But as sporadic fighting between jihadists and Syrian government forces is reignited and fast turning into major offensive operations by government forces, the war could once again be thrust back into the media spotlight as ground zero for a great power confrontation between Moscow and Washington.

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Trump Quietly Orders Elimination of Assange

The destruction of Assange has clearly been arranged for, at the highest levels of the U.S. Government, just as the destruction of Jamal Khashoggi was by Saudi Arabia’s Government.

Eric Zuesse

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On June 28th, the Washington Examiner headlined “Pence pressed Ecuadorian president on country’s protection of Julian Assange” and reported that “Vice President Mike Pence discussed the asylum status of Julian Assange during a meeting with Ecuador’s leader on Thursday, following pressure from Senate Democrats who have voiced concerns over the country’s protection of the WikiLeaks founder.” Pence had been given this assignment by U.S. President Donald Trump. The following day, the Examiner bannered “Mike Pence raises Julian Assange case with Ecuadorean president, White House confirms” and reported that the White House had told the newspaper, “They agreed to remain in close coordination on potential next steps going forward.”

On August 24th, a court-filing by Kellen S. Dwyer, Assistant U.S. Attorney for the Alexandria Division of the Eastern District of Virginia, stated: “Due to the sophistication of the defendant and the publicity surrounding the case, no other procedure [than sealing the case, hiding it from the public] is likely to keep confidential the fact that Assange has been charged. … This motion and the proposed order would need to remain sealed until Assange is arrested in connection with the charges in the criminal complaint and can therefore no longer evade or avoid arrest and extradition in this matter.” That filing was discovered by Seamus Hughes, a terrorism expert at the Program on Extremism at George Washington University. On November 15th, he posted an excerpt of it on Twitter, just hours after the Wall Street Journal had reported on the same day that the Justice Department was preparing to prosecute Assange. However, now that we know “the fact that Assange has been charged” and that the U.S. Government is simply waiting “until Assange is arrested in connection with the charges in the criminal complaint and can therefore no longer evade or avoid arrest and extradition in this matter,” it is clear and public that the arrangements which were secretly made between Trump’s agent Pence and the current President of Ecuador are expected to deliver Assange into U.S. custody for criminal prosecution, if Assange doesn’t die at the Ecuadorean Embassy first.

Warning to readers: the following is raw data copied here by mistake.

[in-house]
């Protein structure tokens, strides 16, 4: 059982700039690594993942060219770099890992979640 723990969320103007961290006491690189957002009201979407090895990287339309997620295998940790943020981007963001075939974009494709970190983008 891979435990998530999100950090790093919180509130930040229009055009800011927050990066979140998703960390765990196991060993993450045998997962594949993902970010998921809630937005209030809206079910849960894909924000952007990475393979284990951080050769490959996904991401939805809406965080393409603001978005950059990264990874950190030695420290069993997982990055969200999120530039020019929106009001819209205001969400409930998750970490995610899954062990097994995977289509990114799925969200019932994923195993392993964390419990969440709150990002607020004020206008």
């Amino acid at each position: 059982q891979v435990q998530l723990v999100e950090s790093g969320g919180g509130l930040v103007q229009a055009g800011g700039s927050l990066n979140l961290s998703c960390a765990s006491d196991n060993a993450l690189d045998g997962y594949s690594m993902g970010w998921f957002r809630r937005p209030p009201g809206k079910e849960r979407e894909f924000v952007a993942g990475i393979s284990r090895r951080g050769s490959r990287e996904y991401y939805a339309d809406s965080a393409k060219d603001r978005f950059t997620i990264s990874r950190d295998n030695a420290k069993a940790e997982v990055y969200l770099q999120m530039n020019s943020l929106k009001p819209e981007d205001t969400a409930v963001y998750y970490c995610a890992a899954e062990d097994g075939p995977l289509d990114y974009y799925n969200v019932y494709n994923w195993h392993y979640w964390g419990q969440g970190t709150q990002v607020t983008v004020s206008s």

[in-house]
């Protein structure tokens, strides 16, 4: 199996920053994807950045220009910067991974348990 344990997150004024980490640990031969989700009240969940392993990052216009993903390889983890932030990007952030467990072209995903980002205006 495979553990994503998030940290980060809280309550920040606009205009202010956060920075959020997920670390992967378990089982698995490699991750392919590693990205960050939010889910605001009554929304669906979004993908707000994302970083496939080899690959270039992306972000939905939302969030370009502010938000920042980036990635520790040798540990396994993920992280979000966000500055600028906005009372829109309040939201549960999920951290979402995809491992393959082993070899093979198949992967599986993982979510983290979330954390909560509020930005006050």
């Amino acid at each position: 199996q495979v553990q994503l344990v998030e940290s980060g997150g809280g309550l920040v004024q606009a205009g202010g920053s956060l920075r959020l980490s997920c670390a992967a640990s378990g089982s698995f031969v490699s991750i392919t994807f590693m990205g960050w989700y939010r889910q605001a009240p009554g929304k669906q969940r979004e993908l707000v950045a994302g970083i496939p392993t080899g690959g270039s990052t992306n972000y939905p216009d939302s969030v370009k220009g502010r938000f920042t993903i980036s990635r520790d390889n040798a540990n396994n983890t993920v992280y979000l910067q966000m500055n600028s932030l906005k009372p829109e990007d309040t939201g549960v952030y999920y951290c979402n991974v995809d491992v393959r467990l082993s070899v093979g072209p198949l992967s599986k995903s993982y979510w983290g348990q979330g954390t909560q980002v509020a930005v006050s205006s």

On November 3rd (which, of course, preceded the disclosures on November 15th), Julian Assange’s mother, Christine Ann Hawkins, described in detail what has happened to her son since the time of Pence’s meeting with Ecuador’s President. She said:

He is, right now, alone, sick, in pain, silenced in solitary confinement, cut off from all contact, and being tortured in the heart of London. … He has been detained nearly eight years, without trial, without charge. For the past six years, the UK Government has refused his requests to exit for basic health needs, … [even for] vitamin D. … As a result, his health has seriously deteriorated. … A slow and cruel assassination is taking place before our very eyes. … They will stop at nothing. … When U.S. Vice President Mike Pence recently visited Ecuador, a deal was done to hand Julian over to the U.S. He said that because the political cost of expelling Julian from the Embassy was too high, the plan was to break him down mentally…   to such a point that he will break and be forced to leave. … The extradition warrant is held in secret, four prosecutors but no defense, and no judge, … without a prima-facie case. [Under the U.S. system, the result nonetheless can be] indefinite detention without trial. Julian could be held in Guantanamo Bay and tortured, sentenced to 45 years in a maximum security prison, or face the death penalty,” for “espionage,” in such secret proceedings.

Her phrase, “because the political cost of expelling Julian from the Embassy was too high” refers to the worry that this new President of Ecuador has, of his cooperating with the U.S. regime’s demands and thereby basically ceding sovereignty to those foreigners (the rulers of the U.S.), regarding the Ecuadorian citizen, Assange.